And these precious people made in the image of God and coming from a war-torn homeland have to adjust to a completely different place, a different language, a different way of life, while probably their hearts are longing and worried about what is going on back “home.”

They are living in a home but not their “home.”

That’s how you and I are supposed to live as followers of Jesus Christ in this world.

This world is not your home.

You are not at home.

Do you feel that? Do you know that? Sometimes I think we need reminded.

I think that Christians often can lose their bearings and begin to believe that this world is their home. And this culture is their culture. And this country is their country. And this particular political party is their political party. This sports team is their sports team. This biological natural family is their family.

And we get too comfortable.

We begin to take on the values of this world, this culture, this country, this political party, this sports team, this natural family. We begin to look like and talk like and act just like the rest of the people in the world.

And we begin to find and place our identity in things of this world instead of in Christ. We make our major identity markers our culture, our country, our party, our sports team, our family, or whatever, our brand (Marvel or DC!).

But those are not our home.

America is not our home if we are Christians.

We are just “resident foreigners” wherever we are.

Now in the case of the Afghans, some of them will eventually get to American Citizenship which for them will be a wonderful thing. Because their homeland is not heavenly (right now), and it’s okay and even good for them to become true citizens of the new place they live.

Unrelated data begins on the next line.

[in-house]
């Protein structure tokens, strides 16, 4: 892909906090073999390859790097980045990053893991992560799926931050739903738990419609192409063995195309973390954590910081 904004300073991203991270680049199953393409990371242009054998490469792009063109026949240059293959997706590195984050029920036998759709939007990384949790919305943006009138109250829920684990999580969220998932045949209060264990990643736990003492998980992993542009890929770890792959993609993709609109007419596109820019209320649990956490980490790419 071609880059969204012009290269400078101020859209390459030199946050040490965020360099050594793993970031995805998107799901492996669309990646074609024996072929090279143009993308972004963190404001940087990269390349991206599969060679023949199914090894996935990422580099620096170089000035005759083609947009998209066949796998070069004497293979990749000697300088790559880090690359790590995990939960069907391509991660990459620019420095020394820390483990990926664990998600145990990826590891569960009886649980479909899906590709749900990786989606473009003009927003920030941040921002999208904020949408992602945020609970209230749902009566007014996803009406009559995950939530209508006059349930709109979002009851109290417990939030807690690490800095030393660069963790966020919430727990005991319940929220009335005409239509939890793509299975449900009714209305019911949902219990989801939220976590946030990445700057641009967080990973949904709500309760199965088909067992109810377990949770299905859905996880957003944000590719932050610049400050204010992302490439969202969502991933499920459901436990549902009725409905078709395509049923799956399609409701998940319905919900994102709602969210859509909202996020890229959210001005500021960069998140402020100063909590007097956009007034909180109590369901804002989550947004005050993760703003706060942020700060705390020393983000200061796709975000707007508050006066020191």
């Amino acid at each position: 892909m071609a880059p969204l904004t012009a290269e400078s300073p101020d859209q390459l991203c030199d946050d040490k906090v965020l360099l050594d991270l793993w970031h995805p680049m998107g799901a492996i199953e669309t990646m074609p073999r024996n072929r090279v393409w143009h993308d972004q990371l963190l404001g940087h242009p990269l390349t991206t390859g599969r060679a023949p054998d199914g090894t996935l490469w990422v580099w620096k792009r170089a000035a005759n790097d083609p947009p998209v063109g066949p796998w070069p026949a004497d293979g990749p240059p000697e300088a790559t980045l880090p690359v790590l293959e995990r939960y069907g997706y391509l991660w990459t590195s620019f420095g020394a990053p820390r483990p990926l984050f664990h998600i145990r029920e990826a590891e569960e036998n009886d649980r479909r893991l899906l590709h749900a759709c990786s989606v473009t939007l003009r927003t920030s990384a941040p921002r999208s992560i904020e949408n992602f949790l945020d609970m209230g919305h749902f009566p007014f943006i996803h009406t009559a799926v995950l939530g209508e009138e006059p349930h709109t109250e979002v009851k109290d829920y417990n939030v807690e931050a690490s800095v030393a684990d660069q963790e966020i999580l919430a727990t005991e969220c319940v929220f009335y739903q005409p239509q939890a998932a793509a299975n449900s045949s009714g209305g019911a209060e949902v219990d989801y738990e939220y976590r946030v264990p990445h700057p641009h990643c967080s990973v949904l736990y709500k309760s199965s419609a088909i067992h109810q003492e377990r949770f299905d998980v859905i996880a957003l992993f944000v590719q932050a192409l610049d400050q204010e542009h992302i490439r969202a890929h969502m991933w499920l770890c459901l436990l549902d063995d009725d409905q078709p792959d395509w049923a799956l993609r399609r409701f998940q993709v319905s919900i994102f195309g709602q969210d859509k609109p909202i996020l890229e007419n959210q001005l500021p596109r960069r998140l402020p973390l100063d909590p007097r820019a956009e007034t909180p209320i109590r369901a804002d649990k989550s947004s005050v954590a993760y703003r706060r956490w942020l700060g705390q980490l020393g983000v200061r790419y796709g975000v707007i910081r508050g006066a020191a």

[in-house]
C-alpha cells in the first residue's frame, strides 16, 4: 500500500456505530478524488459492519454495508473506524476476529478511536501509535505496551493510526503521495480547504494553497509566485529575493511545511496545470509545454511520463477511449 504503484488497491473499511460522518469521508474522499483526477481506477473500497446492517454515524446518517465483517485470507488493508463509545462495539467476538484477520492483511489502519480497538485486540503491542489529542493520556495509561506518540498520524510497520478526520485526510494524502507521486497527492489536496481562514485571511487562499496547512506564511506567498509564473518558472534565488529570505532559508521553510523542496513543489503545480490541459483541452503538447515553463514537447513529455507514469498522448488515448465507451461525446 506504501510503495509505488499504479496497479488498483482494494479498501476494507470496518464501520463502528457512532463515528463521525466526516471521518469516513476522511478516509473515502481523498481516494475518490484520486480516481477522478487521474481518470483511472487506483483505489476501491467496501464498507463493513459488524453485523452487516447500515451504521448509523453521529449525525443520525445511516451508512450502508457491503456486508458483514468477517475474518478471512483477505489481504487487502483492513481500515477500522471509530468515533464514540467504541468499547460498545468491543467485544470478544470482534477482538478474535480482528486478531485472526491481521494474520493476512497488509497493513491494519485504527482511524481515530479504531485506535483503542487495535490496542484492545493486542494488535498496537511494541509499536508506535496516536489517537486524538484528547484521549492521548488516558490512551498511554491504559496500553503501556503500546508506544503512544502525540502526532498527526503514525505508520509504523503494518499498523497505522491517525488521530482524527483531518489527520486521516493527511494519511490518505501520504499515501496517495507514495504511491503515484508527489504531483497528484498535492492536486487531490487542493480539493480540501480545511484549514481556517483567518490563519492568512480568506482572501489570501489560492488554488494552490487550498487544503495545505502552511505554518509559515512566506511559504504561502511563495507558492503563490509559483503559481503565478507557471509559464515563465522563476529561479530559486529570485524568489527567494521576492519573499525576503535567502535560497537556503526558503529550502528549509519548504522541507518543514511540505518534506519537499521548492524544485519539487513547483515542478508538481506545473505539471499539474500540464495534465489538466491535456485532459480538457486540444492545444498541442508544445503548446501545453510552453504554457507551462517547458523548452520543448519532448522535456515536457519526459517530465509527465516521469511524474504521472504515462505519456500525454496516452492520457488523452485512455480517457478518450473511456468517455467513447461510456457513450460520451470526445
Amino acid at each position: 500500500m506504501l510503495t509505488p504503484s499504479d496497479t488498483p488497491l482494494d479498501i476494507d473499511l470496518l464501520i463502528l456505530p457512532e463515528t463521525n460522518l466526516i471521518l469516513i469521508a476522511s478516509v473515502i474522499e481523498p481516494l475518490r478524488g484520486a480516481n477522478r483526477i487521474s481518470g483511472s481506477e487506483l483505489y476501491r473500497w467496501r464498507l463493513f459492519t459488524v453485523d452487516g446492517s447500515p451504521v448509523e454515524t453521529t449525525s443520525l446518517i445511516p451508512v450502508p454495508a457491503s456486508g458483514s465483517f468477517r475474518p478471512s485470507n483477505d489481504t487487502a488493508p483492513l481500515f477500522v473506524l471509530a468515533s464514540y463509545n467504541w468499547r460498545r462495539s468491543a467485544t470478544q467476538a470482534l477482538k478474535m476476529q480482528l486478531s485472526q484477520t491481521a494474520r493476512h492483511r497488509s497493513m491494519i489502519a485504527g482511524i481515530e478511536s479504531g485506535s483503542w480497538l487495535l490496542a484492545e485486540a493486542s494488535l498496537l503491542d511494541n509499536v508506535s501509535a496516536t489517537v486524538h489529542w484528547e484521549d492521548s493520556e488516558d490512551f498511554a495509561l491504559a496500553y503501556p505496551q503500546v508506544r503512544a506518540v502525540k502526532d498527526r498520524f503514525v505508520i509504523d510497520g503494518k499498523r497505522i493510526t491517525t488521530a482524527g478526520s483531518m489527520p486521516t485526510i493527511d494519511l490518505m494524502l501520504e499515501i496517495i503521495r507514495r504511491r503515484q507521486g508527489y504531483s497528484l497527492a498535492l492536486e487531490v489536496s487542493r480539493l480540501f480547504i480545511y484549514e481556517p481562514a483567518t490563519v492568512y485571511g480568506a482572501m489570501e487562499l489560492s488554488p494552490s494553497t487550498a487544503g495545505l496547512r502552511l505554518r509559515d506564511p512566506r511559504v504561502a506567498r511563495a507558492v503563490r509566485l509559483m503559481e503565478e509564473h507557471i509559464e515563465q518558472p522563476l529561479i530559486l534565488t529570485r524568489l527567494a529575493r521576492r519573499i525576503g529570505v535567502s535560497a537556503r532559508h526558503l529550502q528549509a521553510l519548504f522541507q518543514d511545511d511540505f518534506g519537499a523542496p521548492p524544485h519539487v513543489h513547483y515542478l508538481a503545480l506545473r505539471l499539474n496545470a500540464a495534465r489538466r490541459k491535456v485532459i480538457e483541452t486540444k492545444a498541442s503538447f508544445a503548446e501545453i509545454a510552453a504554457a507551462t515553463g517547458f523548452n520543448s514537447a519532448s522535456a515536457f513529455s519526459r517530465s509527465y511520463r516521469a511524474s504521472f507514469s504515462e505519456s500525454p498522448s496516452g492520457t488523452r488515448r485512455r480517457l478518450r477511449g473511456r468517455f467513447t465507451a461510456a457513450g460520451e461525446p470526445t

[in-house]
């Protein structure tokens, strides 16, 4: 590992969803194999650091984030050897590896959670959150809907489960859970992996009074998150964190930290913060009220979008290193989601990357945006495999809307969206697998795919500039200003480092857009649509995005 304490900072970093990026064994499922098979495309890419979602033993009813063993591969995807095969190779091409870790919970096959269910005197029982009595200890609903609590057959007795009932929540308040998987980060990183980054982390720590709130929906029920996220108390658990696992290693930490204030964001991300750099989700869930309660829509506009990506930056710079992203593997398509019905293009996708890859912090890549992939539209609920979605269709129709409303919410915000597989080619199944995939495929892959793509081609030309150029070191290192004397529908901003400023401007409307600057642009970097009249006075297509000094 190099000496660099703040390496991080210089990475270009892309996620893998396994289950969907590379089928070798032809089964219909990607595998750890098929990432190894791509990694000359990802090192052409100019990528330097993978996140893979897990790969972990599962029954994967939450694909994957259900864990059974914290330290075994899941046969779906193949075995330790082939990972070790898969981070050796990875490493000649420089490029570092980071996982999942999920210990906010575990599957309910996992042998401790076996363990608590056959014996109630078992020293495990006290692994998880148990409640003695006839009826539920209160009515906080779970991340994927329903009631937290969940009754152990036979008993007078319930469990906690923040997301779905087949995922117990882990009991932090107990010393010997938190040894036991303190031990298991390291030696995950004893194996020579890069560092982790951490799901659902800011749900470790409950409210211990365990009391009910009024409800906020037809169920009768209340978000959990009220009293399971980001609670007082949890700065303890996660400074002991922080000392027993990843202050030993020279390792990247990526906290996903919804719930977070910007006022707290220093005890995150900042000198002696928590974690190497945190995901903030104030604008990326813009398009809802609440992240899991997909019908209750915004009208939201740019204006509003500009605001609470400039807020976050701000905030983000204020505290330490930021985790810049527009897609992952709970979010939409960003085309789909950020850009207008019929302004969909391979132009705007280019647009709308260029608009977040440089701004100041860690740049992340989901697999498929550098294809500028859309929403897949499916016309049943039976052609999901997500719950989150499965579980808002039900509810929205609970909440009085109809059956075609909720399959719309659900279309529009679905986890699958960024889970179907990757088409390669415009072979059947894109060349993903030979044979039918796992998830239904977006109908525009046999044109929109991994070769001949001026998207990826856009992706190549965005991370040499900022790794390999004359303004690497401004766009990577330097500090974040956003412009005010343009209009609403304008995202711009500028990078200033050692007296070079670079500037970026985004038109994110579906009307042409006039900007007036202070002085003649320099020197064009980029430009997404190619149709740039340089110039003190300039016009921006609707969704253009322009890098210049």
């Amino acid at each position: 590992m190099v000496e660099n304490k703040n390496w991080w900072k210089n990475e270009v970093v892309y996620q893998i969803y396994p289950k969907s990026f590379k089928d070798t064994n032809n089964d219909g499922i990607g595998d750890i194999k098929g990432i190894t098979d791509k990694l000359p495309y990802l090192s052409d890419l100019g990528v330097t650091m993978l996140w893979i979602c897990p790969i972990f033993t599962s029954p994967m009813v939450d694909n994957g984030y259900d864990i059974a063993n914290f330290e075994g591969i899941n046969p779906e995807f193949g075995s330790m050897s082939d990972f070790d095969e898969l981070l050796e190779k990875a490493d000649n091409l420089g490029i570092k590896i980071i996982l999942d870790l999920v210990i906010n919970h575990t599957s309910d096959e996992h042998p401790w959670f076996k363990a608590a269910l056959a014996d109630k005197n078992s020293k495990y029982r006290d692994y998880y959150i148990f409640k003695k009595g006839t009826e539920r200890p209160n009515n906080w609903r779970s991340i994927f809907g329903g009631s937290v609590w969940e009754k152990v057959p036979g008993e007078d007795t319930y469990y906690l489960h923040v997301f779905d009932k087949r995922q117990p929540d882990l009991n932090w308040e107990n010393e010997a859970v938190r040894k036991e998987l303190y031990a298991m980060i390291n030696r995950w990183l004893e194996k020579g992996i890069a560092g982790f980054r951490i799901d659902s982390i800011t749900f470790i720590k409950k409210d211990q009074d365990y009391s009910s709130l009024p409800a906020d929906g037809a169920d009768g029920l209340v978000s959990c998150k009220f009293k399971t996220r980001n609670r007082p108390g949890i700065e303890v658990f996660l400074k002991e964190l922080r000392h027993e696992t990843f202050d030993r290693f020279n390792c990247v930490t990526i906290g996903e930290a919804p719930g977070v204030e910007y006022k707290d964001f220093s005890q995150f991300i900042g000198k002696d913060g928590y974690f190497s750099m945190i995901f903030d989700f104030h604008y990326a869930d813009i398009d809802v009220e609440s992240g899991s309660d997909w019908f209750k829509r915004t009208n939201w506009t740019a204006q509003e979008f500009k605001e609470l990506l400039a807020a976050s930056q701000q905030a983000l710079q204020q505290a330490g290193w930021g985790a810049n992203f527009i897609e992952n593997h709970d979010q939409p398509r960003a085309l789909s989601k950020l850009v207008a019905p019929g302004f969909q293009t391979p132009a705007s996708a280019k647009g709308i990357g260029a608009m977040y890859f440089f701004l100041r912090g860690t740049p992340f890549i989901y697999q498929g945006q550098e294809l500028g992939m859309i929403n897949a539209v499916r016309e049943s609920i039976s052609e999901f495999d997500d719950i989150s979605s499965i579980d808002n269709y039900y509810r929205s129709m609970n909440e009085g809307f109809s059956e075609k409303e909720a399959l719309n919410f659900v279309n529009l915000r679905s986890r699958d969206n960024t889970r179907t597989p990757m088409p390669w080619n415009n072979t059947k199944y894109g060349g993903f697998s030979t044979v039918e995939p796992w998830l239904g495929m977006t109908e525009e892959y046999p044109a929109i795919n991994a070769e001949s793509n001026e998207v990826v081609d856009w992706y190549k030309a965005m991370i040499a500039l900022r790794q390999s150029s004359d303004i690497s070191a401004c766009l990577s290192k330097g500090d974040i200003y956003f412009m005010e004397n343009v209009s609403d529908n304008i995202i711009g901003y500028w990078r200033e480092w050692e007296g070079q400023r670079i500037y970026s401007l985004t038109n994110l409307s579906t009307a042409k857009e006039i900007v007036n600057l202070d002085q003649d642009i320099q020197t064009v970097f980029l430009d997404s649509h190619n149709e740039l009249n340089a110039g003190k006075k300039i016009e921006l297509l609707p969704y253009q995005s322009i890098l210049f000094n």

But that’s not our case. We are supposed to think of ourselves not as refugees but missionaries. Not as citizens but as ambassadors of our true homeland.

Does that make sense? Do you see what I’m saying?

We are to see to ourselves as very displaced. Exiles. Continually temporary resident  foreigners.

A year ago, we saw the same basic idea pop up in Philippians chapter 3. Remember “our citizenship is in heaven. And we eagerly await a Savior from there, the Lord Jesus Christ...” He is our king.

Now, we do live here in America. And as “resident foreigners,” so to speak, we are called to live for the good of our current home even if it’s not our true homeland.

We’re going to see that as we go further into 1 Peter. We are, in fact, supposed to be some of the best “citizens” that really-ultimately-non-citizens of a place can be! Paul was a Roman citizen himself. The one who said that our citizenship is in heaven.

But we are not supposed to get too comfortable. We are not allowed to make it our identity. Citizens are not what we are. We are exiles.